Below is an excerpt from the April 2015 edition of GINNED! Magazine about Cotswolds Dry Gin. Every month, Craft Gin Club members receive a bottle of amazing small-batch gins accompanied by GINNED! Magazine which is full of features about the gin, the distillery and loads of fascinating features.

When you visit the Cotswolds Distillery - which we recommend you do - you’ll enter a world of spirits that’s not far off the world of sweets described in Roald Dahl’s timeless classic, Charlie and the Chocolate Factory. Everywhere you turn, the research and development in which the distillery invests is evident, from the spirit library filled with test vials to the distillery shop stocked with demijohns of elixir experimentation. Although you won’t see Oompa Loompas in lab coats playing with centrifuges and malting barely, you will be greeted by a friendly and passionate staff that is not shy to use you as a guinea pig for their spirits trials, just as the likes of Augustus Gloop and Violet Beauregarde tasted rivers of chocolate and gum that delivers a three-course meal.

At the heart of the distillery’s experimentation is The Lab where Head Distiller Alex Davies spends his days creating new concoctions. The origins of The Lab date back to the summer of 2014 when the distillery team created the single botanical library, which it also refers to as The Liquid Library. With over 150 spirits distilled from individual botanicals, the Liquid Library, which Davies calls “a very interesting read”, acts as the foundation for new tests and inspiration for new ideas. 

Some of these tests end up in the distillery shop, an aspect of the property conceived from the start by the Cotswolds Distillery’s Founder, Dan Szor. Since the Cotswolds is not host to any other distilleries, Dan envisioned his as a destination for the scores of tourists that come to experience the region’s natural beauty. Fortunately, in the village of Stourton, not far from his home where he had his distillery epiphany while watching the barley blow in the wind, he found a beautiful property on which to invite gin and whisky-loving guests.


In the summer of 2013, Szor discovered a 5-acre piece of land with two converted stone buildings. After renovating just about everything on the property, today it houses a still room, a malting floor, an aging room filling up with barrels of single malt whisky, a shop, a tasting room and the lab rooms where the Willy Wonka-esque experimentation takes place.

Cotswolds Distillery shop exclusives like espresso martini await thirsty and curious visitors.

Cotswolds Distillery shop exclusives like espresso martini await thirsty and curious visitors.

When you visit, in the still room you’ll find Janis, Proud Mary and Lorelei, respectively the spirit, wash and gin / experimentation stills. Lorelei is particularly crucial to the distillery’s strategy. Apart from distilling the delicious gin you’re drinking this month, the still named after a German seductress of the Rhine will also produce spirits deemed fit to market at a larger scale. With Alex constantly playing around with different flavours in the lab, the distillery has already devised four new concoctions it plans to commercialize including a chamomile and honey liqueur, a “spirited sherry” made with sweet sherry Pedro Ximenez and Cotswolds whisky, a walnut and honey liqueur and a distilled espresso martini.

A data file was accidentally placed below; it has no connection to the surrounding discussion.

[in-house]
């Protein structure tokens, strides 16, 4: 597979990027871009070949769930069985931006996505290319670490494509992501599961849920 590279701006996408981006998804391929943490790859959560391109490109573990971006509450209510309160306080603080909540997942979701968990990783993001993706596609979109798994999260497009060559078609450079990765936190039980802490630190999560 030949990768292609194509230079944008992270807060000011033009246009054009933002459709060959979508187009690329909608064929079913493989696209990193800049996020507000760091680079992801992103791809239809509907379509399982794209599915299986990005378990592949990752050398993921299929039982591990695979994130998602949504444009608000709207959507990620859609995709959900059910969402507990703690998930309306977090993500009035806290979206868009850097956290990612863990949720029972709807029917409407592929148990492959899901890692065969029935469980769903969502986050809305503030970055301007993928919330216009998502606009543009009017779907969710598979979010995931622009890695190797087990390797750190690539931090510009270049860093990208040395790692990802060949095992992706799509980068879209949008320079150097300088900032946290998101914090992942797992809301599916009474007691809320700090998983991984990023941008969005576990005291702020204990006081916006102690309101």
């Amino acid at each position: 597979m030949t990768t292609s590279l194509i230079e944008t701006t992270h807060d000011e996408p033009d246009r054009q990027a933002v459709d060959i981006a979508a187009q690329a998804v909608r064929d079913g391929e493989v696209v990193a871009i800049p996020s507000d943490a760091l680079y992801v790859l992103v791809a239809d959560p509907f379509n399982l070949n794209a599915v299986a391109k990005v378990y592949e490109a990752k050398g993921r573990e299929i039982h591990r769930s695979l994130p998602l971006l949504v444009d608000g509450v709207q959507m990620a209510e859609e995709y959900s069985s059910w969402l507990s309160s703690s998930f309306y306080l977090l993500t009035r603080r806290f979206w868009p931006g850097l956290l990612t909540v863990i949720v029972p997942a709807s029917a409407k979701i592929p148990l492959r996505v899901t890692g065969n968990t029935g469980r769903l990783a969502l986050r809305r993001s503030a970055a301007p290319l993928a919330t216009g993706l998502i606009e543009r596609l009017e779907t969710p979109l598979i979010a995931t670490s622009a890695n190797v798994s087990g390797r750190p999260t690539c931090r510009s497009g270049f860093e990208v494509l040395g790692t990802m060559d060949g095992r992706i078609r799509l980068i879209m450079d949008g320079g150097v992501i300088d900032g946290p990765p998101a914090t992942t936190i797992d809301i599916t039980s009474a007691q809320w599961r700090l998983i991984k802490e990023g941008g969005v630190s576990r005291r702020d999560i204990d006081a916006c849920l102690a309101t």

Davies is particularly excited about this last potion of his that has been exclusively featured in the distillery’s shop but which the team plans on expanding in the near future, riding the trend of bottled cocktails. Despite its coffee connotations, the Cotswolds espresso martini is clear. Alex distills cold-brewed coffee beans that he sources from a local gourmet coffee shop which bring out the beans’ woody flavours before mixing the distillate with cinnamon, orange peel, cassia bark and a touch of sugar and bringing it from 82% down to 29% ABV. Other experiments in the works include apple brandy, a jenever-style spirit, a distilled clear Bloody Mary, and an absinthe. On the day the Craft Gin Club spoke with Davies, he had been down at the local pub smoking water. We’re anxious to taste what he’ll do with that!

Lorelei, the Cotswolds Distillery's German gin still sings a sweet song of spirits.

Lorelei, the Cotswolds Distillery's German gin still sings a sweet song of spirits.

Where 500-litre Lorelei comes from the Bavarian still-maker, Arnold Holstein, Proud Mary and Janis are custom-made stills from the Speyside Scotch whisky still expert, Forsyths. In customizing the stills, Dan bucked the trend towards computerized automation now present in many Scotch whisky distilleries, opting not to use any computers at all and keeping to the handmade production quality to which he aspires. Between the 2,400-litre Mary, the 1,600-litre Janis and their four accompanying 2,500 fermenters, the Cotswolds Distillery has the annual capacity to produce 100,000 bottles of its single malt whisky, a sizable amount for what is on track to become one of England’s premier craft whiskies.

Thankfully, according to Dan, “the whisky is aging nicely.” Cotswolds Single Malt won’t be considered whisky until the autumn of 2017 adhering to the Scotch rules that deem a spirit isn’t whisky until it has sat in a cask for a minimum of three years. But if the experiments the team is running and Cotswolds Dry Gin are any benchmark, the whisky is sure to pay dividends. After all, it’s gin and Oompa Loompa-style creations already are. 

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